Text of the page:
Introducing A New Form of GPS (Gastrointestinal Probiotic Surveillance)
A technique follows probiotics in real time
Over the last thirty years, public awareness of probiotics has grown significantly. Once thought to be little more than an interesting offshoot of health, the evidence supporting the beneficial role of bacteria in our every day lives has become commonplace. Several probiotic species have proven themselves as a means to prevent infections and chronic disease.
There is, however, one question that has continued to stymie both medical professionals and microbiological researchers: “How long do probiotics last in the body?” The lack of an answer has not been due to a lack of trying. For years, studies have attempted to provide a concrete timeline using a variety of methods.
Lab models have offered some perspective but they do not take into account the ecological nature of the human gastrointestinal tract. Studies in animals, such as mice, have shown probiotics can persist for days yet the data cannot match what happens in the human body. More recent analyses involving intestine-mimicking systems and human volunteers reveal the time is significantly shorter.
But now there may be a way to better understand the journey probiotics take in the gut. Last week, a Swedish group of researchers unveiled a novel method to track bacteria in real time, at least in mice. The process is a fascinating merger of a variety of scientific advances and may provide the opportunity to answer concretely the prevailing question of probiotic persistence.
The bacterium of choice for this study was Lactobacillus reuteri. It’s a well-recognized probiotic species and has been used in studies to assist in the prevention of several chronic conditions such as colic and high cholesterol levels. In mice, the probiotic has been shown to have the ability to colonize and may persist in the gut. For the researchers, this was the perfect species for the test.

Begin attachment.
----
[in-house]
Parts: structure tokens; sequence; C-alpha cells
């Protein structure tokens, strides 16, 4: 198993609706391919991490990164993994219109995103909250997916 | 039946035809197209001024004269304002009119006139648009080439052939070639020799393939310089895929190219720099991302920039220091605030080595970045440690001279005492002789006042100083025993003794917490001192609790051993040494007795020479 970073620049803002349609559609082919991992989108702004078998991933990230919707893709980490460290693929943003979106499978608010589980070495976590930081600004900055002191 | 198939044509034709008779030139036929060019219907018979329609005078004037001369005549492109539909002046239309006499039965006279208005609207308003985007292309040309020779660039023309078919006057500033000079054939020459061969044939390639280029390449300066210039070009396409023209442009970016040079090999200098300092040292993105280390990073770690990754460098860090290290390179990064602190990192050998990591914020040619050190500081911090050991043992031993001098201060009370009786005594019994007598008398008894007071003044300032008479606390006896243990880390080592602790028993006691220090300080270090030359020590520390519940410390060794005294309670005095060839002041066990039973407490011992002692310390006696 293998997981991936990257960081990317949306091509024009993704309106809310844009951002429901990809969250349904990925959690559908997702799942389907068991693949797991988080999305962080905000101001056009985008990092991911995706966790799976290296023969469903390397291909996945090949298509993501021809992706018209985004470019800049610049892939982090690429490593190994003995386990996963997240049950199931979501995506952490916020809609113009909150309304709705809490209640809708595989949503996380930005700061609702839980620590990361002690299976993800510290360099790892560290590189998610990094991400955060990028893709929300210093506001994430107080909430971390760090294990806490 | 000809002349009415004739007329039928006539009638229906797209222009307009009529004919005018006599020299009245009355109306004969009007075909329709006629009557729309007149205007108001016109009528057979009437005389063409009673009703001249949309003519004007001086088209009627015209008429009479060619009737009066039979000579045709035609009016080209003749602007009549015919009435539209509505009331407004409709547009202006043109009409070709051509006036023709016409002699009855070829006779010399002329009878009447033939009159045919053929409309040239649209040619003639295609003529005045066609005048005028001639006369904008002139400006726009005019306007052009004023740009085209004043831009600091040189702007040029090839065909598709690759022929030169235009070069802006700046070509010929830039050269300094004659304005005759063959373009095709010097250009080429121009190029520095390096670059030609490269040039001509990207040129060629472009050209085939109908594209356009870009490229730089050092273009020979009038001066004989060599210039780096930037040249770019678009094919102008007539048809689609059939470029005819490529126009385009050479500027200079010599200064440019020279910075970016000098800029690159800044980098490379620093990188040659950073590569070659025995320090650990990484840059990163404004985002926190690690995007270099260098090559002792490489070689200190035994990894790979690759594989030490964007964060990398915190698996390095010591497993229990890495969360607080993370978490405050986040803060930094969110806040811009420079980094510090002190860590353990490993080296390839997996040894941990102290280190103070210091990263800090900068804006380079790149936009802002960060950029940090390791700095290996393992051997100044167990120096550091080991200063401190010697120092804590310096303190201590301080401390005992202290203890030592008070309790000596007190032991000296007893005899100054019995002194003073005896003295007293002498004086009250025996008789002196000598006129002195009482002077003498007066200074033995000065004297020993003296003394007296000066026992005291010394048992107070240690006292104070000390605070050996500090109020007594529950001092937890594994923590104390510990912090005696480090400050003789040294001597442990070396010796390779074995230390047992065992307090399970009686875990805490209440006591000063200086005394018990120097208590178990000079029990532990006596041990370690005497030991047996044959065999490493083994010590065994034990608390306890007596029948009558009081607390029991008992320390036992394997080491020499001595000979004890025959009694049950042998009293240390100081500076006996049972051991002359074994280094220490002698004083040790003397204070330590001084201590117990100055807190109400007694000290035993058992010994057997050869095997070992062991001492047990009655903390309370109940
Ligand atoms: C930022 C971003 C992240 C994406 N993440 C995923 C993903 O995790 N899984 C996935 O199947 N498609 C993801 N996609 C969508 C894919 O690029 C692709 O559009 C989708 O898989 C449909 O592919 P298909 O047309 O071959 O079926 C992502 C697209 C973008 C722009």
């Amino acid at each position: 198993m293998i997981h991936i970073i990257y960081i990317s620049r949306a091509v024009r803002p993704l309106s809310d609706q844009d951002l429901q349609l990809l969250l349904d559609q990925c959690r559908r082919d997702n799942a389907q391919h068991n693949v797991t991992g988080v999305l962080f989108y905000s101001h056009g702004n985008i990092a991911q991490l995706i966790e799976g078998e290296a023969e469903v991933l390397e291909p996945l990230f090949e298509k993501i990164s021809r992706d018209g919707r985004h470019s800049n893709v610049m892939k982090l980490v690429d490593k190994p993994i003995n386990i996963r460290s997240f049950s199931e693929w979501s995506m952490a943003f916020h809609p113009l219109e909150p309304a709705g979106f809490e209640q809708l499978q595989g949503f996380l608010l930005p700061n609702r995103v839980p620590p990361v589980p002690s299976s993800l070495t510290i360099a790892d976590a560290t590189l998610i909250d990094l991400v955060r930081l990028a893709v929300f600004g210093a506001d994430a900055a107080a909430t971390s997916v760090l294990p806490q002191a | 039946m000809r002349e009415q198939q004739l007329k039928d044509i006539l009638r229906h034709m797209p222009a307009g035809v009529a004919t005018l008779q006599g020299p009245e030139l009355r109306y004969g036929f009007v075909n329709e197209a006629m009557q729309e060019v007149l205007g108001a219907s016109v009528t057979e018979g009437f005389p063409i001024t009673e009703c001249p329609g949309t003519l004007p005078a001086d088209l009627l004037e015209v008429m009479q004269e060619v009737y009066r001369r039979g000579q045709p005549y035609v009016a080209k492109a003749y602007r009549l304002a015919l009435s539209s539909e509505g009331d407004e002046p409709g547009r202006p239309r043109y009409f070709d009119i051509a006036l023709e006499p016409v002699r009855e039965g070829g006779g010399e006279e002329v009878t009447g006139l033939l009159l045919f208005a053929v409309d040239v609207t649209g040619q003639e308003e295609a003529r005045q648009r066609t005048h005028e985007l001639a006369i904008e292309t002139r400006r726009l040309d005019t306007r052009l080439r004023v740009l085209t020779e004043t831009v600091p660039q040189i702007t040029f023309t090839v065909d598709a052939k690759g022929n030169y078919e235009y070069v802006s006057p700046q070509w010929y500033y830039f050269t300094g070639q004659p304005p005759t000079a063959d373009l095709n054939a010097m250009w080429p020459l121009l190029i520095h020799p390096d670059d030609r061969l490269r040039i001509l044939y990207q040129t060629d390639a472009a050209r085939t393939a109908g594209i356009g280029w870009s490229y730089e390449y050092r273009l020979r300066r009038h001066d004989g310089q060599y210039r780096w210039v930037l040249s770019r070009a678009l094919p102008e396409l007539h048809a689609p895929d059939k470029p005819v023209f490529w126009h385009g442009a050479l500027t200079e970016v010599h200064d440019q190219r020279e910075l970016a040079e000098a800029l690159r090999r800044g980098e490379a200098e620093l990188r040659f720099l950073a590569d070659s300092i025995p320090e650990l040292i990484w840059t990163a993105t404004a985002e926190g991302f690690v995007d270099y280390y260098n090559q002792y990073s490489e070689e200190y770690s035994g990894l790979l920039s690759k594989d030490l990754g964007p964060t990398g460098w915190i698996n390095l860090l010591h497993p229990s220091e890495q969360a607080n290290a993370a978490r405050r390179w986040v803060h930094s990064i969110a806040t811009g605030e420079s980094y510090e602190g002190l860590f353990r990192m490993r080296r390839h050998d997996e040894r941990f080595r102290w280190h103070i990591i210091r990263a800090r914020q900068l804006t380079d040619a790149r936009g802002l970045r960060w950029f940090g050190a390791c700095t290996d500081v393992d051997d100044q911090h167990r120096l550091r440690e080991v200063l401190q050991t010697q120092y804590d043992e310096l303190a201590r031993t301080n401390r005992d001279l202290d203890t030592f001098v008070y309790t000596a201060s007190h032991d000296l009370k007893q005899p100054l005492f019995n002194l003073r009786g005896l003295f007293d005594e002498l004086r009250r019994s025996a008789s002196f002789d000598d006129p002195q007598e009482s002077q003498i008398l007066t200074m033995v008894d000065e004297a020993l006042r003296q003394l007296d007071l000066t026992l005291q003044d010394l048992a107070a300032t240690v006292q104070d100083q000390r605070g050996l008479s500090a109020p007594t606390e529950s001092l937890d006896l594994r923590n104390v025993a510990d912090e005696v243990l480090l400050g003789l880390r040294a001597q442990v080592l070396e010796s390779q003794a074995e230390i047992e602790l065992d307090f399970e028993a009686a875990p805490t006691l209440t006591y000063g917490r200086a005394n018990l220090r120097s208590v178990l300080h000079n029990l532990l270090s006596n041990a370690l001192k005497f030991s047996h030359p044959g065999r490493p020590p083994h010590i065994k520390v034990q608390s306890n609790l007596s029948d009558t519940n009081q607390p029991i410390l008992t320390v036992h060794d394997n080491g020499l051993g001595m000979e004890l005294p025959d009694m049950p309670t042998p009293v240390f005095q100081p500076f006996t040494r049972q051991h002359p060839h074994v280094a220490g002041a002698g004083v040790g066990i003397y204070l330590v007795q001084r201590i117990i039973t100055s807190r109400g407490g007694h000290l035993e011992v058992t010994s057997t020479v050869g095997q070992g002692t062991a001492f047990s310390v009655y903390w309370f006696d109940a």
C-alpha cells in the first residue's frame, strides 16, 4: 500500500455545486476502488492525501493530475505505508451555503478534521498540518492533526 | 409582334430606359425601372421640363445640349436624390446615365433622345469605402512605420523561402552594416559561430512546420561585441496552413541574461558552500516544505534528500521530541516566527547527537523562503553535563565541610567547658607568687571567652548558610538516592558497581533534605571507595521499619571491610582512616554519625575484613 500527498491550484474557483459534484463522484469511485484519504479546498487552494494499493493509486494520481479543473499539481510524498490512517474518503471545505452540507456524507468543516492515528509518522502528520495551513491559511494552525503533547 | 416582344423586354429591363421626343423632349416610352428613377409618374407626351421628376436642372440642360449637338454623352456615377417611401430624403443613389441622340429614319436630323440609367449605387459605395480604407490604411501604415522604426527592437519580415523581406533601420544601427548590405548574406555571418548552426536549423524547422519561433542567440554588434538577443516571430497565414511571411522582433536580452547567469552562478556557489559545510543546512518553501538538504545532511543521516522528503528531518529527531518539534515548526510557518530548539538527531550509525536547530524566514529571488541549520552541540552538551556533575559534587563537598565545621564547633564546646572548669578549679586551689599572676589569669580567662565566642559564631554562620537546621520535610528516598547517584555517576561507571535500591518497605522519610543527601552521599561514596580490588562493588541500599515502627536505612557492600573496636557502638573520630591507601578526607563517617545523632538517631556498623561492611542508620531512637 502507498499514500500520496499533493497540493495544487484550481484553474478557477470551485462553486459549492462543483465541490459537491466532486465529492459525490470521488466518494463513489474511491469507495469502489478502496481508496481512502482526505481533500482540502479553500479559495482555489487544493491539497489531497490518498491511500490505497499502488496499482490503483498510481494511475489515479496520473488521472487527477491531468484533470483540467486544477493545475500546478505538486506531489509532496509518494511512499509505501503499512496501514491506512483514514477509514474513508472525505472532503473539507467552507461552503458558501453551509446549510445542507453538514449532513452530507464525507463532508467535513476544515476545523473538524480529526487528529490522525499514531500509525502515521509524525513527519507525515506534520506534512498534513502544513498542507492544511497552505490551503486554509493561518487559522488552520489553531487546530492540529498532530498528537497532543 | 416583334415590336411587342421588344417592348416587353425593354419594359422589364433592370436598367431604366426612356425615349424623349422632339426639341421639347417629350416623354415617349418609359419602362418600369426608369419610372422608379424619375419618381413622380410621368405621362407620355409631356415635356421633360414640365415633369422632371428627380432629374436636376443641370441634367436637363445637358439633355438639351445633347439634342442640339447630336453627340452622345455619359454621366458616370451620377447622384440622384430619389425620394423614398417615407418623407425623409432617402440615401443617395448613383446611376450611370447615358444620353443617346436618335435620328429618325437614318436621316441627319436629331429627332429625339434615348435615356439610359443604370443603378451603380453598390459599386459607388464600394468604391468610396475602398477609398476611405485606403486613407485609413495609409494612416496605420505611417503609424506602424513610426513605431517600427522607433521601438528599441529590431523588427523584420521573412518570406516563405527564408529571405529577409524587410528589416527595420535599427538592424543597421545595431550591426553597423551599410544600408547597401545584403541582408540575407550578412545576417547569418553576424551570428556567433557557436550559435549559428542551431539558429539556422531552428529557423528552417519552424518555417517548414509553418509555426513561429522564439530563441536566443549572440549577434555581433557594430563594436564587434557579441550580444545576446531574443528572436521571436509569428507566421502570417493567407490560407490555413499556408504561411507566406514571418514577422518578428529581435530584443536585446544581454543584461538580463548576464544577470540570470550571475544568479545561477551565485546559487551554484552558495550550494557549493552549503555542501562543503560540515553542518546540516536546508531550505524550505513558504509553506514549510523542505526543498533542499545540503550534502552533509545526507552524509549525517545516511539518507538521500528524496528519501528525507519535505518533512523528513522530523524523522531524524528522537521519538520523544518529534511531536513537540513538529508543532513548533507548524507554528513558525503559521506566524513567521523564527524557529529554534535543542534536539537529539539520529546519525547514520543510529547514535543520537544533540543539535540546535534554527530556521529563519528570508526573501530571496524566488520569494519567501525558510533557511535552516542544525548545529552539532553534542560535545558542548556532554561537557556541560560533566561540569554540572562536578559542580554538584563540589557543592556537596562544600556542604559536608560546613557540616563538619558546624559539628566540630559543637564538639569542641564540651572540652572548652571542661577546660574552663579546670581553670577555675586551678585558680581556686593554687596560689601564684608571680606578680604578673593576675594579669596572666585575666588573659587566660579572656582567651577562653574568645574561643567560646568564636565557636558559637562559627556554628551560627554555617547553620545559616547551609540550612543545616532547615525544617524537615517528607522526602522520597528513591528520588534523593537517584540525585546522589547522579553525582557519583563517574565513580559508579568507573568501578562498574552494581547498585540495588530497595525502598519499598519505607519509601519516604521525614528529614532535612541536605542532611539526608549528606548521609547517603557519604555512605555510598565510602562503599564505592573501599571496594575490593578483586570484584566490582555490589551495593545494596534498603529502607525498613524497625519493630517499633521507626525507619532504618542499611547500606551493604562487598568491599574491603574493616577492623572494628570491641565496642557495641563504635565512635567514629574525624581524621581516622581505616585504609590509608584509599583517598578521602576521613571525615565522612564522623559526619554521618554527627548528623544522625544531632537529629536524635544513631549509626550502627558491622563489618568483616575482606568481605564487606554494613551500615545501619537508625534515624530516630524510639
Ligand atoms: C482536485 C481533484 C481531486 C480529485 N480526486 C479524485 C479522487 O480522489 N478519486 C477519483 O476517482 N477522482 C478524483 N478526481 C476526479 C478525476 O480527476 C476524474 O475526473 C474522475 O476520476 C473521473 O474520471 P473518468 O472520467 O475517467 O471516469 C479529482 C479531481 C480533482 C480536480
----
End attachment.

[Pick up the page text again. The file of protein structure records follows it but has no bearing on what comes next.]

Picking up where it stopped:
The team used a variety of methods in the lab to visualize the bacteria in real time. For lab cultures, they focused on fluorescence, in which a protein called mCherry glows red after being exposed to yellow light. The protein can be integrated into bacteria to visualize them. Using this protein, they could easily identify how L. reuteri interact with gut cells. But for identifying the bacteria in the mouse, they needed to go another route.
They chose a technique known as in vivo molecular imaging. In a process similar to magnetic resonance imaging (MRI), a living organism such as a human, or in this study’s case, a mouse, is placed into a chamber and is exposed to a variety of invisible rays. But unlike an MRI, which uses magnetic fields and radio waves, this form of imaging uses no emissions. Instead, it only detects molecules with the capability of emitting natural light, a phenomenon known as luminescence. The result is a dark outline of the individual with bright spots visible on the inside.
To ensure L. reuteri could be tracked inside the mouse, the team had to give the species a chance to luminesce. Thankfully, there was a way to accomplish this. A protein from the click beetle known to form red light had been used in bacteria to observe infections in mice. The research group decided to use the same protein to observe the progression of the probiotic. Using genetic techniques, the research team gave the genes responsible for making this protein to their test bacteria.
The next stage of the experiment was the most crucial. Mice were fed the bacteria in varying concentrations and then imaged in the hopes of finding the bacteria in the body. The group looked at the mice over the course of three hours and hoped to see real-time movement in the gut.
After the tests were over, the images were aligned and just as expected, the bacteria could be traced. Right after feeding, they could see the bacteria in the stomach. After one hour, some of the bacteria had migrated all the way to the end of the tract yet most were still in the intestines. By the third hour, the probiotic appeared to be for the most part gone.
For the authors, the real-time analysis revealed a new way to track probiotics inside the body. The technique offers a non-invasive method to better understand how these bacteria behave inside the body. While this study is preliminary and again, only in mice, there is hope for an answer to the question of persistence. Then we can finally know how long probiotics stay inside us and how long we can expect their benefits to last.